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I saw your post yesterday before it was deleted. I didn’t have much to suggest but after seeing this code there are a few things I would change.

The suggestions by YourCommonSense are great:

  • Specific exception sub-classes (which can be custom) can help determine how edge cases should be handled by code that calls your code.
  • With strict typing enabled, a non-integer passed to a function that expects an integer would lead to a TypeError1 so the calls to is_int() in the methods that expect integers for parameters is superfluous.

Suggestions

Constructor placement

Many developers writing OOP code will place the constructor before all other methods in the class definitions, like the code in your previous post contained. This is not required and many IDEs would have a quick way to find it but it helps you (or a teammate) find it quicker than hunting through the source.

Default values for member/instance variables

The default values are great, though given that the constructor requires all to be passed (which then get passed to the setters) it makes the default values superfluous.

Docblocks

PSR-5 is in draft status currently but is commonly followed amongst PHP developers. It recommends adding docblocks above structural elements like classes, methods, properties, etc. Many popular IDEs will index the docblocks and use them to suggest parameter names when using code that has been documented. At least do it for the methods like the constructor, in case you forget which order the parameters are in.

Avoiding else when possible

In this presentation about cleaning up code Rafael Dohms talks about returning early, limiting the indentation level to one per method and avoiding the else keyword. (see the slides here).

Most of the setter methods have a validation check with an else block. If the logic was flipped - i.e. when validation fails then throw the exception, then the else keyword could be eliminated. This will keep indentation levels at a minimum. For small methods like these it likely won’t make a big difference but in larger methods it would be significant.

Let’s look at one setter:

public function setStreet(string $newStreet): void
{
        if (strlen($newStreet) >= 2)
        {
            $this->street = $newStreet;
        }
        else
        {
            throw new Exception("Street needs to be of length 2 or more.");
        }
    }

Moving the throw statement up will allow the method to be shortened and indentation levels decreased:

public function setStreet(string $newStreet): void
{
    if (strlen($newStreet) < 2)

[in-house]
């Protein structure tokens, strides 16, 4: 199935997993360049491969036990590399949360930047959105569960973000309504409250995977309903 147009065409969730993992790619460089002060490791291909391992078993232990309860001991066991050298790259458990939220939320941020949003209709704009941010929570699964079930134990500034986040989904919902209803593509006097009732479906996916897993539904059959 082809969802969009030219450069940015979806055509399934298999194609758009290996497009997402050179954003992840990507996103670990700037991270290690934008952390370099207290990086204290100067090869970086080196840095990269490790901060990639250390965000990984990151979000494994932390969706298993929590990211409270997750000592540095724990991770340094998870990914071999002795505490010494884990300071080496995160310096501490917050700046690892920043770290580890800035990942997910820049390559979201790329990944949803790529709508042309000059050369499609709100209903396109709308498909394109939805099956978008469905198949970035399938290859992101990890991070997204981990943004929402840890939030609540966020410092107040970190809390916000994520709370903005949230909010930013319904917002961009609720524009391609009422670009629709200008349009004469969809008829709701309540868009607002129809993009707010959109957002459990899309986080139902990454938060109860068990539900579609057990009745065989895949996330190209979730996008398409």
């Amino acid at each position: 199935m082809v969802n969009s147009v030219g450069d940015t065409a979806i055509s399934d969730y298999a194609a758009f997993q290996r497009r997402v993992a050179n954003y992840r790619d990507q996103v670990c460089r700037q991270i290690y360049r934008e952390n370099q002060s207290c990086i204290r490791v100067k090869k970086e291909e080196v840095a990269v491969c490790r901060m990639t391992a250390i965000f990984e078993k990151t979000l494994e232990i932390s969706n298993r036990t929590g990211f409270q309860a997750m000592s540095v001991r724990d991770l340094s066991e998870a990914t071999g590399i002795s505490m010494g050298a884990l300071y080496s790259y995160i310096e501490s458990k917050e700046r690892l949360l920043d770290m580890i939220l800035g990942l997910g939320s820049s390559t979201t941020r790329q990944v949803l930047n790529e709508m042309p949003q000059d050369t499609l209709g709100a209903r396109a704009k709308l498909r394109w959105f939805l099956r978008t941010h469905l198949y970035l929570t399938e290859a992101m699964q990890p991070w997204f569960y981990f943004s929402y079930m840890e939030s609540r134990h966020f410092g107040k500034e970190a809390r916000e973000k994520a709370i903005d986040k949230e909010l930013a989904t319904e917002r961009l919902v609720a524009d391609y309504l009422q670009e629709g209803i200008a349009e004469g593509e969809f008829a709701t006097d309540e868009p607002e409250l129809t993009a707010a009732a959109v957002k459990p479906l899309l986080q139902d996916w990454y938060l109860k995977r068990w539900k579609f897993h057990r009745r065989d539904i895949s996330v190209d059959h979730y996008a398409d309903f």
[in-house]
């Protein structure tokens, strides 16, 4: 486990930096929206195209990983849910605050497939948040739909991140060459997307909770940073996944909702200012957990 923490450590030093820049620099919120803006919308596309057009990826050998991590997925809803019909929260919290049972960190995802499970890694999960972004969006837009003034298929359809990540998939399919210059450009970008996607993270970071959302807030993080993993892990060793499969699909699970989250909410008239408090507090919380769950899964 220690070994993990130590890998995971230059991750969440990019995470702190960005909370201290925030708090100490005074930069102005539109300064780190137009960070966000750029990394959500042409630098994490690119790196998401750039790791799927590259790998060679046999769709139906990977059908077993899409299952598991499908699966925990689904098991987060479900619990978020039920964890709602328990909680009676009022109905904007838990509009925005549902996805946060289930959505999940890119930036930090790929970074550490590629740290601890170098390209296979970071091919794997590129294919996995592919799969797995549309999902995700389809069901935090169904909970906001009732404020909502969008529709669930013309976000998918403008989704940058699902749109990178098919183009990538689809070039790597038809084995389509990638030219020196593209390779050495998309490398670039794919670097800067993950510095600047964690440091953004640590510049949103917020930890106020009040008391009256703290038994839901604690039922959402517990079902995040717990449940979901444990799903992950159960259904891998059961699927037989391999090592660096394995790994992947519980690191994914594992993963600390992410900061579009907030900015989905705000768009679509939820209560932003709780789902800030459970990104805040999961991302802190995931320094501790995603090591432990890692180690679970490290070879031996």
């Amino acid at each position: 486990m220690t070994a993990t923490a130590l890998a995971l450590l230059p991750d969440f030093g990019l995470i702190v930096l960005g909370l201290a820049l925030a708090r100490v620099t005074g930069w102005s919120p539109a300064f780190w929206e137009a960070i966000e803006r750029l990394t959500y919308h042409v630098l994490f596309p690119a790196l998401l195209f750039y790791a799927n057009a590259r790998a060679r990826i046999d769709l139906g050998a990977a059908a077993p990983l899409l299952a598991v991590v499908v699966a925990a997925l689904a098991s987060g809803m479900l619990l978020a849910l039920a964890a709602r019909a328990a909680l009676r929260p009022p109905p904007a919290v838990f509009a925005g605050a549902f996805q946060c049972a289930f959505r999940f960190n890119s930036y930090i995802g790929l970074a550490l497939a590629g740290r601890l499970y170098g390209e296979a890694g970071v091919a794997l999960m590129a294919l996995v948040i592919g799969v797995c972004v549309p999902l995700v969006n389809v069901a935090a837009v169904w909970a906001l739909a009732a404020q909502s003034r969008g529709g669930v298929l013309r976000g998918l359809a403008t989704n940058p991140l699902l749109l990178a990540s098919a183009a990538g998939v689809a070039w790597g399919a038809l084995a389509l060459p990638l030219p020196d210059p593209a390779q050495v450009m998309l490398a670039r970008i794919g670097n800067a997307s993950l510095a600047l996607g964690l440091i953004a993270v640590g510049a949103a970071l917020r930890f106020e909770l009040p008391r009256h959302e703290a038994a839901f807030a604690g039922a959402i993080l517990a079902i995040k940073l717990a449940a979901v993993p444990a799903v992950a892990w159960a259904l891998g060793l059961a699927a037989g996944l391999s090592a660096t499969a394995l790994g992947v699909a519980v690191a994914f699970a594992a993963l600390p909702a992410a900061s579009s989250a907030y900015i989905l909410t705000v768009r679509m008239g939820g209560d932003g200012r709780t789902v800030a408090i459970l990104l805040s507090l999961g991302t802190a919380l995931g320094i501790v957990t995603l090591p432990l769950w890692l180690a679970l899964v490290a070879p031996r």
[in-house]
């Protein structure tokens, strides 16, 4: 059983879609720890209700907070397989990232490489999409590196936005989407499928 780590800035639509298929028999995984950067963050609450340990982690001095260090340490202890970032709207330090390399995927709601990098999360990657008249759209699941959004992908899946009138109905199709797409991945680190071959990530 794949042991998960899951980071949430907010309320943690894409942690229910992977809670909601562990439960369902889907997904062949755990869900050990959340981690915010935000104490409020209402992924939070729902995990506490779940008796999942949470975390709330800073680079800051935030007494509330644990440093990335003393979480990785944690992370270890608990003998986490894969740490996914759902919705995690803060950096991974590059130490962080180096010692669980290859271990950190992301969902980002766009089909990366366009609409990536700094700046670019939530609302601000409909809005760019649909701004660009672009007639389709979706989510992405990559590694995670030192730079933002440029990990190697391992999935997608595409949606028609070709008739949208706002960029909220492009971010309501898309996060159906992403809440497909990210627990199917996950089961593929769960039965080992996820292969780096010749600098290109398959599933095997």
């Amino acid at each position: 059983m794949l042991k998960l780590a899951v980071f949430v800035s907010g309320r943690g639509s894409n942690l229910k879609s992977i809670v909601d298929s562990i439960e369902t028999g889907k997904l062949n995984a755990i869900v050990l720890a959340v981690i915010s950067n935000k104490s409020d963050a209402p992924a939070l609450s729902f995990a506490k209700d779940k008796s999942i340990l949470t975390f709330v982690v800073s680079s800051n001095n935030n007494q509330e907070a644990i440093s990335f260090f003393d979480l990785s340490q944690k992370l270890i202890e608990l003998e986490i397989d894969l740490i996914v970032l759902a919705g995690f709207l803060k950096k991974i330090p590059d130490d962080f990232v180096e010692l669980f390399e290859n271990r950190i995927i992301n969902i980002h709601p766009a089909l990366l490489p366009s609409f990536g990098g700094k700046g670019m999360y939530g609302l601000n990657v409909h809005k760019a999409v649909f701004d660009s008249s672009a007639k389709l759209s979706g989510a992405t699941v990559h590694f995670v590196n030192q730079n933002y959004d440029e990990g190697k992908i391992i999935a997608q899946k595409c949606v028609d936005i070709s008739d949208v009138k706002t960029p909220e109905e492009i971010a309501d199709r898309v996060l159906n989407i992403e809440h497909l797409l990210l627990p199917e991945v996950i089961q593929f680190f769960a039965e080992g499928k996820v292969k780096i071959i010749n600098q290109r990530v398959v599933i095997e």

{
        throw new Exception("Street needs to be of length 2 or more.");
    }
    $this->street = $newStreet;
}

The else is not needed, since “code following the [throw] statement will not be executed, and PHP will attempt to find the first matching catch block2

\$\endgroup\$
  • 1
    \$\begingroup\$ Did you not mention those two very good suggestions from the other answer intentionally. They are definitely a thing to implement for me. Anyway, thanks for the further hints! 🙏 \$\endgroup\$ – LinuxSecurityFreak Nov 3 '20 at 20:59
  • \$\begingroup\$ I agree with the suggestions in the answer by YourCommonSense, and I often state that though I neglected to do so initially. After reading this meta perhaps I should make it a habit. \$\endgroup\$ – Sᴀᴍ Onᴇᴌᴀ Nov 3 '20 at 21:19
5
\$\begingroup\$

I was able to come up with two suggestions so far

Using a generic exception is definitely not the way to go. Ask yourself a question, what your code is supposed to do when such an exception is thrown? displaying it to a user? but what if an exception was not a validation error at all but some serious system error, such as "class not found" for example? You don't want to show such errors to a site user.

At least make it InvalidArgumentException, which is better suited for this kind of error.

Better yet, create a custom InvalidAddressArgumentException and throw this one, so you will be able to catch only Address validation errors and leave all other errors alone.

And a petty issue, using is_int() for an argument that is already typehinted makes no sense. It will never return false.

\$\endgroup\$
  • 1
    \$\begingroup\$ Additionally, since you do have getVar() system in place, use those methods in the getFullAddress as well @LinuxSecurityFreak \$\endgroup\$ – hjpotter92 Nov 3 '20 at 9:07
  • \$\begingroup\$ @LinuxSecurityFreak that's actually a different question: why did you make all those getters? For which purpose? Probably an answer to this will lead you to the answer to yours \$\endgroup\$ – Your Common Sense Nov 3 '20 at 9:17
  • \$\begingroup\$ "petty" ...I'm heartbroken. :) \$\endgroup\$ – mickmackusa Nov 3 '20 at 10:06
  • \$\begingroup\$ The second answer seems more in-depth. However, thank you for your time and those two good suggestions! 🙏 \$\endgroup\$ – LinuxSecurityFreak Nov 3 '20 at 20:44